- Beginning farmers and ranchers can benefit from enhanced emergency management planning and implementation provided by tribal departments of agriculture connecting with local operations to establish a network of local food growers.
Provide a centralized point of contact for third party assistance and for third-party interest in donating food/services.
- Enact transparent food production legal standards to facilitate on-reservation economic development.
Administer federally mandated trainings, such as produce safety certification required by the Food Safety Modernization Act, so that beginning farmers and ranchers receive culturally appropriate educational content with considerations for traditional agriculture practices.
Market Facilitation and Credit Access
- Facilitate new market pathways for beginning farmers and ranchers producers by administering farmers market programs, allowing for their food produced to be directly marketed to the public.
- Foster partnerships with local tribal schools to solidify a farm-to-school program, giving students nutritious locally sourced meals and also creating a sustained product demand for reliable customer base for beginning farmers and ranchers.
- Provide value-added training opportunities to reach new niche markets in food processing/packaging, branding/labeling, product enrichment, vertical integration, and operation diversification.
- Much of Indian Country is located in credit deserts, which poses a significant obstacle for beginning farmers and ranchers looking to access capital for starting their operations. Tribal departments of agriculture can help remedy this issue by serving as the home for Community Development Financial Institutions (CFDIs) located within a tribal government to these producers.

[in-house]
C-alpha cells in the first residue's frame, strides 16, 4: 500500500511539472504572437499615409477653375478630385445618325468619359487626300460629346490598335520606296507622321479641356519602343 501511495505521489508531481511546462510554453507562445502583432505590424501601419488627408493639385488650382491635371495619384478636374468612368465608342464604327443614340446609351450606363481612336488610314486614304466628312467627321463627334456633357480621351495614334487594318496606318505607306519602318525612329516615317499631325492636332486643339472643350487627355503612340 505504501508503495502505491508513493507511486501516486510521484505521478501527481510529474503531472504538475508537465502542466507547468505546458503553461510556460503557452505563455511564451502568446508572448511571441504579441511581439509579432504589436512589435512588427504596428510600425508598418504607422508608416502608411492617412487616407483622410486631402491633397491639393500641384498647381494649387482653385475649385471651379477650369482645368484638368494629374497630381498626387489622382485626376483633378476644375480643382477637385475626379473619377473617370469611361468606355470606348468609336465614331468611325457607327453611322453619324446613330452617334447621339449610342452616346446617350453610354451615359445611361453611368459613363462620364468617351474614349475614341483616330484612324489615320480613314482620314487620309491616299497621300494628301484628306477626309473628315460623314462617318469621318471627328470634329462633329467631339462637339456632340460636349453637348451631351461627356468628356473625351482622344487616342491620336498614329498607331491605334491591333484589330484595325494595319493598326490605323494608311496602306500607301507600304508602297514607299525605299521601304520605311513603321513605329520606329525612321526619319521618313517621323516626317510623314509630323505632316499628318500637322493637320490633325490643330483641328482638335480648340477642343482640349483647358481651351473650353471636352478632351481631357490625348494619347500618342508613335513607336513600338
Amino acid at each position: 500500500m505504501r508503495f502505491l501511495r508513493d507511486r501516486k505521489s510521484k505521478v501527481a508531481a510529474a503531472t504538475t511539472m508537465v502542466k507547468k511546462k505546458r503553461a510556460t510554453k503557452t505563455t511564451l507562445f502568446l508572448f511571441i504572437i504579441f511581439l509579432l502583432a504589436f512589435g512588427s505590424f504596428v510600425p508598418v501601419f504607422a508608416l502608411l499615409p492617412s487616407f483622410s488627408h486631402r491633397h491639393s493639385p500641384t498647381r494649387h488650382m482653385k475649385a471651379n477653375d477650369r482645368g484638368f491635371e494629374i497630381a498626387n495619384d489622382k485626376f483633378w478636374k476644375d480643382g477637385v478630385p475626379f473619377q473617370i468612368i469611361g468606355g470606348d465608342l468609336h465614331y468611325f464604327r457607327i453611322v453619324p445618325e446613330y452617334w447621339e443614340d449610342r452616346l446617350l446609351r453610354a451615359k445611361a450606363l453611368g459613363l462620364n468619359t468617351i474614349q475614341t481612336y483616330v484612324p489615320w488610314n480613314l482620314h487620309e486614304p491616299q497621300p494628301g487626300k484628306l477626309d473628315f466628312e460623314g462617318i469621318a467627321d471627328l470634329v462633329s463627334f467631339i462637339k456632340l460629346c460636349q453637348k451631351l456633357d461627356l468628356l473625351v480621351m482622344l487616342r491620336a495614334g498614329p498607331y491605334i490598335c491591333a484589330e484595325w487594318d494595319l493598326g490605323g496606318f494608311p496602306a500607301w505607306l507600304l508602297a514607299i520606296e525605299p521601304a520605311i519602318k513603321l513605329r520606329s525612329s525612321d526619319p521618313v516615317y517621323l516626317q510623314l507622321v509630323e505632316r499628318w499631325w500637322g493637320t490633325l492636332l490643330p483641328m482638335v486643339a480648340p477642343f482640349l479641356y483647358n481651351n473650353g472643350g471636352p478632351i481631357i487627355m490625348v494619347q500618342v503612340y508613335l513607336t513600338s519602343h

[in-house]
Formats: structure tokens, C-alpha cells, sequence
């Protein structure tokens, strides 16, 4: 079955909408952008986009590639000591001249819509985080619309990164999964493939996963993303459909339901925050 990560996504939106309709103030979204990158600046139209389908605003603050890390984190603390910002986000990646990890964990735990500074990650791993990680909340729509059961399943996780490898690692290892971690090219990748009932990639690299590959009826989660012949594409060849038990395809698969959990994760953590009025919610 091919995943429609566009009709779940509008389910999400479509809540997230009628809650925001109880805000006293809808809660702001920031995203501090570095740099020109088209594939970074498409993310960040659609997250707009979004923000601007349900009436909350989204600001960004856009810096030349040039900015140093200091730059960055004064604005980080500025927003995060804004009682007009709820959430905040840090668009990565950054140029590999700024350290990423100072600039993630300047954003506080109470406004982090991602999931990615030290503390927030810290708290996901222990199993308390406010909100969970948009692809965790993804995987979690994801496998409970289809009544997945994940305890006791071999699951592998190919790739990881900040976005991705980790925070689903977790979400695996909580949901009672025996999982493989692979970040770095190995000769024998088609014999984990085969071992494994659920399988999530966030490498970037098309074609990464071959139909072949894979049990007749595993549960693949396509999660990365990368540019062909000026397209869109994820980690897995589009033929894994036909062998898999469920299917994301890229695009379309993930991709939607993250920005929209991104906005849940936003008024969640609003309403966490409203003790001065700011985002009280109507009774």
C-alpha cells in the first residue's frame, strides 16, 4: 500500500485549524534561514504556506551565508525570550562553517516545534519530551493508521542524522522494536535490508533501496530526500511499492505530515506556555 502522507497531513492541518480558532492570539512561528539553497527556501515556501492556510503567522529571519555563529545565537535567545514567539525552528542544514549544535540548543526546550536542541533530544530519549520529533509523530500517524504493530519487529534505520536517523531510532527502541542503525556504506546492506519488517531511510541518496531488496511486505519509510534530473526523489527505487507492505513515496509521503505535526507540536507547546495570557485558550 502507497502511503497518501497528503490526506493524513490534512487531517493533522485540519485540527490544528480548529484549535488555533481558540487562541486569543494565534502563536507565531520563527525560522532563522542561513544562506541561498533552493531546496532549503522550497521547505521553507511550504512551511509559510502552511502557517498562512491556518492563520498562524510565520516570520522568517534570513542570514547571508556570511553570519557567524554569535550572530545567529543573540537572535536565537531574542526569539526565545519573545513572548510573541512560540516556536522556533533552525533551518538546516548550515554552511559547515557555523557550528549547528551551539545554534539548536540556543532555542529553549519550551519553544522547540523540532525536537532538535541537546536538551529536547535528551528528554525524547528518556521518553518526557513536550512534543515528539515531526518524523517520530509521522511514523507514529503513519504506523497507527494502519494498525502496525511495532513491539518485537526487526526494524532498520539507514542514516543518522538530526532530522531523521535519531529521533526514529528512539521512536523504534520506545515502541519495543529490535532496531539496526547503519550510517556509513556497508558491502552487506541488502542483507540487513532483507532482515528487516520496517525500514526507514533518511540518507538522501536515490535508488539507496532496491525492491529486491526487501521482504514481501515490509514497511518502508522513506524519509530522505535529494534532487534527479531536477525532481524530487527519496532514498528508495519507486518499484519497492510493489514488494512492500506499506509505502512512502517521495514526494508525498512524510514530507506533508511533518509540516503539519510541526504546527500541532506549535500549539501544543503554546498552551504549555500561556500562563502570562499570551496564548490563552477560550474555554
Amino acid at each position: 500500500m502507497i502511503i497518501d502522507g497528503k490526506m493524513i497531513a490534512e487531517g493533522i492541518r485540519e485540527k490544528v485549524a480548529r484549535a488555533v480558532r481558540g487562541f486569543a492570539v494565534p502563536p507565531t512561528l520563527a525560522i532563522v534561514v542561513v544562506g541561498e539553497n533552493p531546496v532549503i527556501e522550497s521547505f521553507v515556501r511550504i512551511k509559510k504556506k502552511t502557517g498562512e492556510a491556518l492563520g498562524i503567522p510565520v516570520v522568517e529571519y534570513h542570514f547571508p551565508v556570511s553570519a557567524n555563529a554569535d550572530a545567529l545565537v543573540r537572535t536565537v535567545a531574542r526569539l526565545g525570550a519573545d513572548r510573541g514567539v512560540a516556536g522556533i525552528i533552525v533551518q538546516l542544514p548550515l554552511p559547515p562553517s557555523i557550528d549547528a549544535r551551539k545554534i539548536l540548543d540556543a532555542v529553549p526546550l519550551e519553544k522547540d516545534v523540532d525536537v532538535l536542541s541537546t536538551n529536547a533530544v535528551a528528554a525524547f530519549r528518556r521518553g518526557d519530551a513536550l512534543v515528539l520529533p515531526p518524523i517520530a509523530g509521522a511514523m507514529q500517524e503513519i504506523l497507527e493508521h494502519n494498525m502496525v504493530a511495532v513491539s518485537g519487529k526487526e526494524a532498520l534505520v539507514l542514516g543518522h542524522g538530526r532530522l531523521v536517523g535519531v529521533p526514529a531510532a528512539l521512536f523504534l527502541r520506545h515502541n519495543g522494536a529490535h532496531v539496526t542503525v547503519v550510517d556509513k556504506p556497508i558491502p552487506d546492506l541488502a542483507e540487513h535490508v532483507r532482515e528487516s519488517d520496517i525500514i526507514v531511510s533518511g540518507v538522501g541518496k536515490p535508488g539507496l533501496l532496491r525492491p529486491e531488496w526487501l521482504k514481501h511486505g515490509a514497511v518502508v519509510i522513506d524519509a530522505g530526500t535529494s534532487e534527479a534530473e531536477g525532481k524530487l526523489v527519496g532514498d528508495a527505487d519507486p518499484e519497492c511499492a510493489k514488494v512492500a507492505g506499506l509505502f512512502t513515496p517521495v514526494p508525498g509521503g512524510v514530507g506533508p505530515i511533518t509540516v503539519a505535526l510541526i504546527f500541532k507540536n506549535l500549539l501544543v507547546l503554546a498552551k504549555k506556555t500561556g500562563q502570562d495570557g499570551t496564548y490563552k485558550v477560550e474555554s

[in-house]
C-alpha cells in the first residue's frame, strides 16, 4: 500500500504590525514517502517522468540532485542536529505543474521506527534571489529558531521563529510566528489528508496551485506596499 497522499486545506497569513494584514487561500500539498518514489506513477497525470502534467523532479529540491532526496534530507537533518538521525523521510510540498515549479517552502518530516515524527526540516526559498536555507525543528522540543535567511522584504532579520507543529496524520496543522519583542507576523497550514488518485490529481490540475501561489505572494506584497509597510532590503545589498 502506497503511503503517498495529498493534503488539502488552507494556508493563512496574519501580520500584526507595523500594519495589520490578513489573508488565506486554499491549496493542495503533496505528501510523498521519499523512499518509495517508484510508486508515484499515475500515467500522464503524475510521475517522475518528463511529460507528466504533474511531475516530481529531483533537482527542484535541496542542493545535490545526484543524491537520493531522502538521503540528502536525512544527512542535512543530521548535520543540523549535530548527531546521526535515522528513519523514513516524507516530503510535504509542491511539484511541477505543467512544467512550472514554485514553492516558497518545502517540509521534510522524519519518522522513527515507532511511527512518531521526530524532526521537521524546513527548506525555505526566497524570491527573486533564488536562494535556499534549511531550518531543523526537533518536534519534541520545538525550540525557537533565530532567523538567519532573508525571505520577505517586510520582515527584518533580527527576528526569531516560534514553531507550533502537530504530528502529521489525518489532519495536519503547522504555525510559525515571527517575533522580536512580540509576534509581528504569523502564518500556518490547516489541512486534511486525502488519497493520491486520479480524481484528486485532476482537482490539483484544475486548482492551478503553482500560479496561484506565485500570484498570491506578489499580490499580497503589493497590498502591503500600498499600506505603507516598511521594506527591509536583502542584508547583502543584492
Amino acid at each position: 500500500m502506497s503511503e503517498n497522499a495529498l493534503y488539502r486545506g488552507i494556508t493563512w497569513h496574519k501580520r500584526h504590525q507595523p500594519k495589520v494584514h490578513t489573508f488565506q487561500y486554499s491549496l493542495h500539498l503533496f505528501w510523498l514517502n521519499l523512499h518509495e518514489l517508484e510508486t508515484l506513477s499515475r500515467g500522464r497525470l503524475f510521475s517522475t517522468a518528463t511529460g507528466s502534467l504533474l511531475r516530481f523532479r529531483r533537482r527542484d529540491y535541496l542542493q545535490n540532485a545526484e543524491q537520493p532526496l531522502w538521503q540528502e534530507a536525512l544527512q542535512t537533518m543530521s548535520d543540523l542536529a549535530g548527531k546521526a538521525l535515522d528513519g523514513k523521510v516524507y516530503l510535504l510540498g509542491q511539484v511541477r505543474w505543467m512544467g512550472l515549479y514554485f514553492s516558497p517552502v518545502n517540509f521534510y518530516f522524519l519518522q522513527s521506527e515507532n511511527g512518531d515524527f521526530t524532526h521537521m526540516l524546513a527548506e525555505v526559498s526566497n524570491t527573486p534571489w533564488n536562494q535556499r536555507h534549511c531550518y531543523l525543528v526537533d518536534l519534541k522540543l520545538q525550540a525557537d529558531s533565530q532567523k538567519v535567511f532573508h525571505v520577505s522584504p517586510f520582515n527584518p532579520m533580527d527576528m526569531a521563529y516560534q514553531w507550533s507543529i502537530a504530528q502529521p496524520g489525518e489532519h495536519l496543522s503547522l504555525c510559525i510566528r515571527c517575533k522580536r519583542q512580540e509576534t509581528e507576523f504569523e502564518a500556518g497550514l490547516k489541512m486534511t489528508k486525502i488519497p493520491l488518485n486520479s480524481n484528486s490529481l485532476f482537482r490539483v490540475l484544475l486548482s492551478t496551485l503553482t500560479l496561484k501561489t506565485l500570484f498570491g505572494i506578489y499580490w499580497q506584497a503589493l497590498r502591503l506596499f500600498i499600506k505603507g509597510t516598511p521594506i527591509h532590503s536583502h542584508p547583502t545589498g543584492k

Education and Youth Programming
- Serve as a hub for youth agriculture programs, such as summer youth work positions and college internships that offer employment opportunities to young beginning farmers and ranchers.
Curriculum development and outreach can provide culturally appropriate agricultural education and training opportunities for beginning Native producers.
Serve as the housing entity for educational programs for beginning farmers and ranchers, such as a tribal FFA or 4-H chapter.
Provide mentorship opportunities to learn from through a network of experienced producers.
Natural Resources Management
- Provide technical assistance to beginning farmers and ranchers seeking to implement sustainable practices and in signing up for federal conservation programs through the USDA Natural Resource Conservation Service.
- Set tribal priorities for land management decisions by creating agricultural resource management plans authorized under federal law, as well as administering forest and timber management self-determination contracts under the Bureau of Indian Affairs.
Federal Program Administration and Passthroughs
- Administer federal programs at the local level and provide competent and culturally appropriate roles in managing federal resources in ways that benefit beginning farmers and ranchers at the ground level.